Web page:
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May 19, 2015 - A Look At The New Commandlinefu
I've put together a short writeup on what kind of newness you can expect from the next iteration of clfu. Check it out here.
March 2, 2015 - New Management
I'm Jon, I'll be maintaining and improving clfu. Thanks to David for building such a great resource!

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Psst. Open beta.

Wow, didn't really expect you to read this far down. The latest iteration of the site is in open beta. It's a gentle open beta-- not in prime-time just yet. It's being hosted over at UpGuard (link) and you are more than welcome to give it a shot. Couple things:

  • » The open beta is running a copy of the database that will not carry over to the final version. Don't post anything you don't mind losing.
  • » If you wish to use your user account, you will probably need to reset your password.
Your feedback is appreciated via the form on the beta page. Thanks! -Jon & CLFU Team

Lists unambigously names of all xml elements used in files in current directory

Terminal - Lists unambigously names of all xml elements used in files in current directory
grep -h -o '<[^/!?][^ >]*' * | sort -u | cut -c2-
2009-06-17 00:22:18
User: thebodzio
Functions: cut grep sort
Lists unambigously names of all xml elements used in files in current directory

This set of commands was very convenient for me when I was preparing some xml files for typesetting a book. I wanted to check what styles I had to prepare but coudn't remember all tags that I used. This one saved me from error-prone browsing of all my files. It should be also useful if one tries to process xml files with xsl, when using own xml application.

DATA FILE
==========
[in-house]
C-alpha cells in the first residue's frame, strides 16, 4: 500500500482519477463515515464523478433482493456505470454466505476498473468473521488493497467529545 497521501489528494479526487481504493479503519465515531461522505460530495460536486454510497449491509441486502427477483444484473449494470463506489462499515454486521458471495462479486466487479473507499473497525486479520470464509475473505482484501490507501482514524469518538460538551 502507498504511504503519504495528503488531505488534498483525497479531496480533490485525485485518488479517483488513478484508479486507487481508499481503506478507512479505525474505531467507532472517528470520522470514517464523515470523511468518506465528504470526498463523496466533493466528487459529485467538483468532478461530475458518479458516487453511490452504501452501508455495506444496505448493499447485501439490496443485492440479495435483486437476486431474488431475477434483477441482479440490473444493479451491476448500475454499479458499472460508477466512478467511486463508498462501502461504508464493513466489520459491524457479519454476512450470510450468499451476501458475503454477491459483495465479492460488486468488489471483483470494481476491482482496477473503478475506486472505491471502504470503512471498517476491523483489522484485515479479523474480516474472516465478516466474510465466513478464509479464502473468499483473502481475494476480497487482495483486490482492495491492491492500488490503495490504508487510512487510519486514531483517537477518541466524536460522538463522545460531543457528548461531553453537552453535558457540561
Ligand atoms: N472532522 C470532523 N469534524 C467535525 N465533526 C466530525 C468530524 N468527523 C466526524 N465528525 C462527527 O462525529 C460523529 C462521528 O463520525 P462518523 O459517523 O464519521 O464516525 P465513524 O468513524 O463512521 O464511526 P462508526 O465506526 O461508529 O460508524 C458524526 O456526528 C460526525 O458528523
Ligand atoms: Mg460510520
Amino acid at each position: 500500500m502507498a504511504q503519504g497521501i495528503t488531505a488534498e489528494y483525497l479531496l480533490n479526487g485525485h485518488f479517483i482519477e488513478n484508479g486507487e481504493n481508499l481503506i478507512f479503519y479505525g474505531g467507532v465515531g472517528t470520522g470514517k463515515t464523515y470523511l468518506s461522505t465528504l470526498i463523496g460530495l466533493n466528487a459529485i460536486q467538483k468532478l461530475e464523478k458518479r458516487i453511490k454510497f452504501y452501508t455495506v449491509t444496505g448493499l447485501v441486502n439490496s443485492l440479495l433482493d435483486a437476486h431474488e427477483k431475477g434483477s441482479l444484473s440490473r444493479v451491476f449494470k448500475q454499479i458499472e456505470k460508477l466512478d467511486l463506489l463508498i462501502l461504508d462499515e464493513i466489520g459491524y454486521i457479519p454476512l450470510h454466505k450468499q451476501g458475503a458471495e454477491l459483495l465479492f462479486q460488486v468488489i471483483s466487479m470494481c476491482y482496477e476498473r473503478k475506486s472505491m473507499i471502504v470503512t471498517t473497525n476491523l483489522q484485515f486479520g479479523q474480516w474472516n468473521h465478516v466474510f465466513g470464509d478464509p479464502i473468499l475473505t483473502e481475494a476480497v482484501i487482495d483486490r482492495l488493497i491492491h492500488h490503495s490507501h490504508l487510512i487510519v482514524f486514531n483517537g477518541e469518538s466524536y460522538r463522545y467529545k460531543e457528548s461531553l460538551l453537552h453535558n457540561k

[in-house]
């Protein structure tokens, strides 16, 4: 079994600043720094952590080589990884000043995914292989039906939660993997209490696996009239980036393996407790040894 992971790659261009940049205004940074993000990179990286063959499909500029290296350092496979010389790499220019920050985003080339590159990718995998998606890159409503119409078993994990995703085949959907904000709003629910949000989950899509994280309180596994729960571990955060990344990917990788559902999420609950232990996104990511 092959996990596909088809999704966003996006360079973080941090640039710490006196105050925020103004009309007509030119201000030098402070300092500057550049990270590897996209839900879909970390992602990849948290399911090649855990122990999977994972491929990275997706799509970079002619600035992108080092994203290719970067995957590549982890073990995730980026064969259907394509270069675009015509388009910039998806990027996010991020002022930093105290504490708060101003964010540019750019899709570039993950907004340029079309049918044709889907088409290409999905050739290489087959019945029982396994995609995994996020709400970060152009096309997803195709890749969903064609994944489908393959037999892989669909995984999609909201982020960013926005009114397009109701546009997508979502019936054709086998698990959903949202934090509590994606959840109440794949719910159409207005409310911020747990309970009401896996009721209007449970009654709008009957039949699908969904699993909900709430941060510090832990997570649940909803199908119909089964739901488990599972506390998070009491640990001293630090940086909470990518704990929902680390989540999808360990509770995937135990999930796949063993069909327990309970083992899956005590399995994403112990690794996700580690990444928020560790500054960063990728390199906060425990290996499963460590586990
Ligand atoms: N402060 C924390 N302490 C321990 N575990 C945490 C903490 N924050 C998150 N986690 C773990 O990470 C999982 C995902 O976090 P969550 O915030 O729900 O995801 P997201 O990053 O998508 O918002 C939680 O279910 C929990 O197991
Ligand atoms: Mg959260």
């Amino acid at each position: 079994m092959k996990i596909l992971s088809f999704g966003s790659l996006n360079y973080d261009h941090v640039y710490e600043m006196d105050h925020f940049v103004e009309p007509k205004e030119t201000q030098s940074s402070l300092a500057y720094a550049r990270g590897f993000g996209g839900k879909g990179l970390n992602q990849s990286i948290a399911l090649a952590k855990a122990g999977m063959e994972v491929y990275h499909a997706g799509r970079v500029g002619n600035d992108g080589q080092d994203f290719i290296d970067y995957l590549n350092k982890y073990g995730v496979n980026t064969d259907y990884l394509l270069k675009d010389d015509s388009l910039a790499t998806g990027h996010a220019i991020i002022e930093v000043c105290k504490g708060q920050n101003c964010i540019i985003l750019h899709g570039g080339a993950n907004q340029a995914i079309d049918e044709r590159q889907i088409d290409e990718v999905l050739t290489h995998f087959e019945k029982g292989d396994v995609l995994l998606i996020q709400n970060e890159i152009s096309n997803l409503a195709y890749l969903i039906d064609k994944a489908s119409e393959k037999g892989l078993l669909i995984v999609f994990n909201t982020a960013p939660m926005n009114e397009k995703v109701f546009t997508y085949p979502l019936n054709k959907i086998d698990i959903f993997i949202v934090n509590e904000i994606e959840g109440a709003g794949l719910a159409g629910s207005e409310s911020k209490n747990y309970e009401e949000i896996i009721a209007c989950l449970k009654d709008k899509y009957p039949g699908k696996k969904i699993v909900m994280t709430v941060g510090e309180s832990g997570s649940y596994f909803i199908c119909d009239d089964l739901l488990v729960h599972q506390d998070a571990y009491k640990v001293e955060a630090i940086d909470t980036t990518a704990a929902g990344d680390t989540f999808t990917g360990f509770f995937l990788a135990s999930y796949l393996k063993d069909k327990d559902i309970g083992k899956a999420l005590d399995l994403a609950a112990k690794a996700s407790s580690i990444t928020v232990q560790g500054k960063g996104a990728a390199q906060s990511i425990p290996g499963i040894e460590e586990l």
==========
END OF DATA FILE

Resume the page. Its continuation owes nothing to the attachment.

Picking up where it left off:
There is 1 alternative - vote for the best!

Terminal - Alternatives
grep -Eho '<[a-ZA-Z_][a-zA-Z0-9_-:]*' * | sort -u | cut -c2-
2009-08-05 21:54:29
User: inkel
Functions: cut grep sort
Tags: sort grep cut xml

This one will work a little better, the regular expressions it is not 100% accurate for XML parsing but it will suffice any XML valid document for sure.

Know a better way?

If you can do better, submit your command here.

What others think

Just a few small hints ...

1. I think the "-e" option is not needed.

2. Why "$(pwd)/*" and not simply "*"?

3. "sort | uniq" can be abbreviated: "sort -u"

Comment by inof 409 weeks and 3 days ago

Thanks a lot for your advice! You're right in all pointed matters and thanks to you this one-liner became much shorter and elegant. I'm sending you a virtual can/bottle/pint/bathtub (whatever rows your boat) of your favorite beverage :).

Comment by thebodzio 407 weeks and 3 days ago

Actually this will display not only the names but also append any attribute that exists on the element, so it might give you errors. Try running it on a folder with XSLT files.

I'll try to submit a new version of the command if I've time.

Comment by inkel 402 weeks and 3 days ago

True. I've got a TODO note about that with the script.

Comment by thebodzio 399 weeks and 2 days ago

Okee. I've reviewed my entry. It's still quite far from caring about many aspects of xml specification but does the job much better than previous version. First of all it shows only element name not element name _and_ attributes as inkel noticed. It also shows element names that contain characters with diacritic signs (like polish "książka" ? book or "tytuł" ? title). Finally I took "cut -c2-" from inkel's script. @inkel: thanks for your interrest and tip about "cut"! :)

Comment by thebodzio 399 weeks and 2 days ago

Your point of view

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